The Texas Workforce Commission advises jobseekers that individuals misrepresenting businesses may attempt to secure sensitive, personal information through deceit. This fraud can take the form of a bogus job opportunity used as bait to solicit information.
TWC reminds all jobseekers to practice caution when providing anyone with personally identifiable information.
Dishonest individuals may use public sources, such as social media accounts, to find personal information such as phone numbers and email addresses. These bad actors may then use this personal information to make jobseekers believe they are being contacted by legitimate sources.
Indications that you may be a victim of attempted scams by someone pretending to represent a company include:
- An offer of employment but without an interview.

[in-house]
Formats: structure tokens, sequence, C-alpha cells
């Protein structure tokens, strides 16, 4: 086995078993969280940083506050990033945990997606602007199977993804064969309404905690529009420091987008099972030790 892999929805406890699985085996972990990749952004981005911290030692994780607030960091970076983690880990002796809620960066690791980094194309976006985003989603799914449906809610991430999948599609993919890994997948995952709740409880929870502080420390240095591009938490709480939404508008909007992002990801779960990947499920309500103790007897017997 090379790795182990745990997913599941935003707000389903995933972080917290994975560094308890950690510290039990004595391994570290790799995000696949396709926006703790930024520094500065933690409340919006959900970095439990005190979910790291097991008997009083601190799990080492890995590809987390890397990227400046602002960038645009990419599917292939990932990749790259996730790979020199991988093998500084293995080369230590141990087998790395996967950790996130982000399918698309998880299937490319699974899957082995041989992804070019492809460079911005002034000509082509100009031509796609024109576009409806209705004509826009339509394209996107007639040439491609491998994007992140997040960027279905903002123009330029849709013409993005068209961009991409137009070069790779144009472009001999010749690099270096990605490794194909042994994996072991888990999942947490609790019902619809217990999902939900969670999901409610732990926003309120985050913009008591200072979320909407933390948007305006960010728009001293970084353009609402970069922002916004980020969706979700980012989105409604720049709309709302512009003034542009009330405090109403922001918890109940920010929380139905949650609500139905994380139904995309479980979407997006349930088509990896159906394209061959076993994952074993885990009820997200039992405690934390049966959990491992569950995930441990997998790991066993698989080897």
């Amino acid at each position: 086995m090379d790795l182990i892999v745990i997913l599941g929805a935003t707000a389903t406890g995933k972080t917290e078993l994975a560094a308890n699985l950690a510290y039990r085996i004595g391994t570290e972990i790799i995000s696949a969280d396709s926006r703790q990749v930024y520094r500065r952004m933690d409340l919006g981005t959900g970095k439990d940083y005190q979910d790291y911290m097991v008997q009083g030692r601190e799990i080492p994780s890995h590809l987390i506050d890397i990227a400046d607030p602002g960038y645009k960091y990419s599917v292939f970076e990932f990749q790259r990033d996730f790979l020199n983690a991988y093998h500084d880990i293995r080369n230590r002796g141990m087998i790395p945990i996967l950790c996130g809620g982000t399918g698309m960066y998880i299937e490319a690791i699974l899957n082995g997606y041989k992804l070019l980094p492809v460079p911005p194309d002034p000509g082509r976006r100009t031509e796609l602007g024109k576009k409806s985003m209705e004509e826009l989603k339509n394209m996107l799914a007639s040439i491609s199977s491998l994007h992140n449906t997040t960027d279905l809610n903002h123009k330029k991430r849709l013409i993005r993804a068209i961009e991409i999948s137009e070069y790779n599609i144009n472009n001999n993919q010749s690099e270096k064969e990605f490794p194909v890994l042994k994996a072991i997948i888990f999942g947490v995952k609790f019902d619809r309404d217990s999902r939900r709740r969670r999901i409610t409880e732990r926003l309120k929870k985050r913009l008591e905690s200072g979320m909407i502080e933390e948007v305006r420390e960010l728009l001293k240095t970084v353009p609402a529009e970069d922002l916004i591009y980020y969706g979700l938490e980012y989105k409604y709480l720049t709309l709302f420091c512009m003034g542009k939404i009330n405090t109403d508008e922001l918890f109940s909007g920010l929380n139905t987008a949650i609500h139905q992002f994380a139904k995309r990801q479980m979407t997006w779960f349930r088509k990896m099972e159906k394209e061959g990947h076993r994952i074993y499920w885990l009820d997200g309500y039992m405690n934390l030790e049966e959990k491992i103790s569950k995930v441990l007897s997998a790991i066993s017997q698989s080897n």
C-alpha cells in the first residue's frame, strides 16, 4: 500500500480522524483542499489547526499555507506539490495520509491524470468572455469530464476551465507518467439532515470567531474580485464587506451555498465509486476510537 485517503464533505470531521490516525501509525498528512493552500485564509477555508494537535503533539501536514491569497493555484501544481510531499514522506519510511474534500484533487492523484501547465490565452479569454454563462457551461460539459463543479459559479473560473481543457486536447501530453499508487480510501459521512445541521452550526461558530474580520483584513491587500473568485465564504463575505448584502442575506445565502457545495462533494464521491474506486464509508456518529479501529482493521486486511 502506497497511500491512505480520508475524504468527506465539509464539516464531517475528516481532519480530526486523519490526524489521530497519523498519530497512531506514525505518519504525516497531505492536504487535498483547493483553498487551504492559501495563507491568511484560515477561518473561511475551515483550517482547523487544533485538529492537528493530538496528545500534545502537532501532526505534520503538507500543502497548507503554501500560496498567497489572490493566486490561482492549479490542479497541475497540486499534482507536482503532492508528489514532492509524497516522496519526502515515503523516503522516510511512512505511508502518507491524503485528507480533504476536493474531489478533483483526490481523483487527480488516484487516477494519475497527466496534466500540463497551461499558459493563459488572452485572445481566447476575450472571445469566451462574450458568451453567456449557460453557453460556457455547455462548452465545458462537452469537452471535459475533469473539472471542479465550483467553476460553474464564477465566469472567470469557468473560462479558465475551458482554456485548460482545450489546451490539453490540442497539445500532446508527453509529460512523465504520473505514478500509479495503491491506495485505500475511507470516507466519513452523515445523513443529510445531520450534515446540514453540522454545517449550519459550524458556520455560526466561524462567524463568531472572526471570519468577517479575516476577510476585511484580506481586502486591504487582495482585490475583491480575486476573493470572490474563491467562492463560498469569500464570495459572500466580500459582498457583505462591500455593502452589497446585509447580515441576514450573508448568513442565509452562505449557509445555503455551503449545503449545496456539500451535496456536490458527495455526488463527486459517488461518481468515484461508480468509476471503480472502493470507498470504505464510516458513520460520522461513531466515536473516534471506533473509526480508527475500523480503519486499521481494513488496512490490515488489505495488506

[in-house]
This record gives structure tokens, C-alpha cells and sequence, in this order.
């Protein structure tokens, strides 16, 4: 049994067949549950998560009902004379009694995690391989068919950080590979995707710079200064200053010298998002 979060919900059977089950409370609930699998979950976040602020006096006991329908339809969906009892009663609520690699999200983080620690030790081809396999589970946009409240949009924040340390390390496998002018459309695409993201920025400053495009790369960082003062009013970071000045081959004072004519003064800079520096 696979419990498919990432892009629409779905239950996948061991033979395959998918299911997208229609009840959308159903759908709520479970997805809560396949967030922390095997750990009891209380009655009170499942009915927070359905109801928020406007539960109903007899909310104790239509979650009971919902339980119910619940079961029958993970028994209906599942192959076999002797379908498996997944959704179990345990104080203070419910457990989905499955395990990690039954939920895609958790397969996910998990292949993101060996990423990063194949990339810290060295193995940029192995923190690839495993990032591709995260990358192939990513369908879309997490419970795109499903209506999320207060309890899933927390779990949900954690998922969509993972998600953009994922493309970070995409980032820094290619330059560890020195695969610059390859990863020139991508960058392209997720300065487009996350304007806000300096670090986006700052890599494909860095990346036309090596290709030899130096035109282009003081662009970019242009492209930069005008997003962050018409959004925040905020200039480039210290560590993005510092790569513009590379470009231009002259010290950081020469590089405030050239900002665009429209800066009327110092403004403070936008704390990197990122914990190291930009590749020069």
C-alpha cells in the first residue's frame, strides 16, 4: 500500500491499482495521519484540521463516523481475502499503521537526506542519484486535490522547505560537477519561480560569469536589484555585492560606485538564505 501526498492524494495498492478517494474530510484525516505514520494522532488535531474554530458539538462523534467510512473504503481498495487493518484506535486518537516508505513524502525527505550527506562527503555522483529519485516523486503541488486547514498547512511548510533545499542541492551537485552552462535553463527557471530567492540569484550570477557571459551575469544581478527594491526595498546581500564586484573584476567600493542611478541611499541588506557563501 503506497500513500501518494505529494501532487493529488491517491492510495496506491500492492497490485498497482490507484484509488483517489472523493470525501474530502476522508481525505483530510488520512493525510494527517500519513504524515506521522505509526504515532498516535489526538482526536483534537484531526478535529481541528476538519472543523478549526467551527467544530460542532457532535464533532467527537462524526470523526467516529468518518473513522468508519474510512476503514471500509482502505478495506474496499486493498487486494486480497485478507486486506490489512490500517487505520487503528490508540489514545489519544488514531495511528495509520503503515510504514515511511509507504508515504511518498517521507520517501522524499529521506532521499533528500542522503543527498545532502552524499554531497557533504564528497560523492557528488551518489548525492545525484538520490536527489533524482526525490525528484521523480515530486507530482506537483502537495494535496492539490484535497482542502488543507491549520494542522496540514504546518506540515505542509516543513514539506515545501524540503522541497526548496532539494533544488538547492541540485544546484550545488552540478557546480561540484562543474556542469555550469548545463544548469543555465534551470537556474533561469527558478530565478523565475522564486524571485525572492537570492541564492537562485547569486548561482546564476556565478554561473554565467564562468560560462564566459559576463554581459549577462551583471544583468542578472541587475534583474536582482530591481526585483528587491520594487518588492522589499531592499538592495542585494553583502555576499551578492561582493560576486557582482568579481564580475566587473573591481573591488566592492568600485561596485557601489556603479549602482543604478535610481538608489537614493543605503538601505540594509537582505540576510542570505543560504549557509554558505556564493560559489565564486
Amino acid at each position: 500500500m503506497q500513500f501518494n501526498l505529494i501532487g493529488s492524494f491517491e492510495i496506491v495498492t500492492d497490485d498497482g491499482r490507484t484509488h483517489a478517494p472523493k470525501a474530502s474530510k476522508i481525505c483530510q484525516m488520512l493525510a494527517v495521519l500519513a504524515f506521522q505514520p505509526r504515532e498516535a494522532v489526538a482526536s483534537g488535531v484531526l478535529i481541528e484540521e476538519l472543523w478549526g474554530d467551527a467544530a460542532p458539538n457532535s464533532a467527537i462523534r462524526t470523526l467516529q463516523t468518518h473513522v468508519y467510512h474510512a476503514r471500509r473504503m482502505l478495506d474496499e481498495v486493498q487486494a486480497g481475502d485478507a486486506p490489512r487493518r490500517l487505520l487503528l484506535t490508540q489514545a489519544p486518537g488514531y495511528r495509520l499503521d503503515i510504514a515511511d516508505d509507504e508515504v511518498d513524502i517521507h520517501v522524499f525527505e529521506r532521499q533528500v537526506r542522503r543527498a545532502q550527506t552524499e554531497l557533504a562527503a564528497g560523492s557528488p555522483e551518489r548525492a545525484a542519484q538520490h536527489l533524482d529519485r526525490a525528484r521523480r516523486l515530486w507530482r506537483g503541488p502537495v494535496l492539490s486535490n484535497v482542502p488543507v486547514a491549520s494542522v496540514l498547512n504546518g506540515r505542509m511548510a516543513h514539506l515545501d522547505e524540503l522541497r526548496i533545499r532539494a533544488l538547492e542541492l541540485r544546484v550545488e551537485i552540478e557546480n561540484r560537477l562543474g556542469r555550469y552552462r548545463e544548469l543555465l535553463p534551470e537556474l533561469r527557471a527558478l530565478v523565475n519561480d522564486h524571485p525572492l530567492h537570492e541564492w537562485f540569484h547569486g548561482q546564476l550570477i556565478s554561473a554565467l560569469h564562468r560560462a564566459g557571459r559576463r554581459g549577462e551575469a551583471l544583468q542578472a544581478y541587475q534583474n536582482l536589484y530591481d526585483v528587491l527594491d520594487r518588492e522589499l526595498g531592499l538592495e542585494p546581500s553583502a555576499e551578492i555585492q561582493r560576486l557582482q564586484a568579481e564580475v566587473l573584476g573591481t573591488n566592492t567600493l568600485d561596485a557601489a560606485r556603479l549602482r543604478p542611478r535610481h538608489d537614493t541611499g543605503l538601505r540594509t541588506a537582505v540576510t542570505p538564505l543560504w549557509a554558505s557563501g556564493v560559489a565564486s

- The offer is vague, and the employer is not willing to provide specific details until after you meet with them or provide personal information to them.
- The individual says there is a fee for assisting with submitting your application or for the interview.
- The individual is charging a fee to purchase a sales kit, equipment, classes or any type of license.
- An offer that sounds too good to be true such as exaggerated claims of possible earnings or profits.
- Bad grammar or misspelled words in emails or texts.
- The employer is requesting that you transfer funds or receive packages for reshipment as part of the interview or application process.
- It is an unsolicited email for work-at-home employment.
- The individual requests to conduct interviews in a home setting or a hotel room.
Always research the company to ensure it is authentic. If you have concerns about the legitimacy of a company, contact your local Workforce Solutions office or the Better Business Bureau. They can assist you.
Impersonating a public servant and identity theft are crimes punishable by law. If you believe you have been the victim of identity theft, visit identitytheft.gov.